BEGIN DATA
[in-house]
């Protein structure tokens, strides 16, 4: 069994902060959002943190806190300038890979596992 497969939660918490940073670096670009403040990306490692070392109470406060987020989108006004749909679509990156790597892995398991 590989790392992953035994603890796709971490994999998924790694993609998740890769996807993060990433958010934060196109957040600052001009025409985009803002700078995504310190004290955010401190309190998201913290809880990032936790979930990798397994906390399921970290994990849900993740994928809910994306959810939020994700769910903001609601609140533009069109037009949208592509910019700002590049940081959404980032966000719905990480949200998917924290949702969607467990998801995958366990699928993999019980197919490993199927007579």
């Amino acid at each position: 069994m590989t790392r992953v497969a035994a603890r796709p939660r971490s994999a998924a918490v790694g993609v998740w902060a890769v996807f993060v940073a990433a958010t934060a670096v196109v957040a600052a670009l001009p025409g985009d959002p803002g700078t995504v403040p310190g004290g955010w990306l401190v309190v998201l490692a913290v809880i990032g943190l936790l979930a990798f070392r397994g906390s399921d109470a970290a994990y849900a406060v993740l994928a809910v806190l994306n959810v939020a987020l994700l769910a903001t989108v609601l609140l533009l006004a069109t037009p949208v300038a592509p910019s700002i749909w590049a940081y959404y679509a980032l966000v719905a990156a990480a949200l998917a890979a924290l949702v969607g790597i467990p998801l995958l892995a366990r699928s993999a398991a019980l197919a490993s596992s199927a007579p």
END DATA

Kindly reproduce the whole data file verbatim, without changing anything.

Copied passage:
[in-house]
């Protein structure tokens, strides 16, 4: 069994902060959002943190806190300038890979596992 497969939660918490940073670096670009403040990306490692070392109470406060987020989108006004749909679509990156790597892995398991 590989790392992953035994603890796709971490994999998924790694993609998740890769996807993060990433958010934060196109957040600052001009025409985009803002700078995504310190004290955010401190309190998201913290809880990032936790979930990798397994906390399921970290994990849900993740994928809910994306959810939020994700769910903001609601609140533009069109037009949208592509910019700002590049940081959404980032966000719905990480949200998917924290949702969607467990998801995958366990699928993999019980197919490993199927007579």
């Amino acid at each position: 069994m590989t790392r992953v497969a035994a603890r796709p939660r971490s994999a998924a918490v790694g993609v998740w902060a890769v996807f993060v940073a990433a958010t934060a670096v196109v957040a600052a670009l001009p025409g985009d959002p803002g700078t995504v403040p310190g004290g955010w990306l401190v309190v998201l490692a913290v809880i990032g943190l936790l979930a990798f070392r397994g906390s399921d109470a970290a994990y849900a406060v993740l994928a809910v806190l994306n959810v939020a987020l994700l769910a903001t989108v609601l609140l533009l006004a069109t037009p949208v300038a592509p910019s700002i749909w590049a940081y959404y679509a980032l966000v719905a990156a990480a949200l998917a890979a924290l949702v969607g790597i467990p998801l995958l892995a366990r699928s993999a398991a019980l197919a490993s596992s199927a007579p």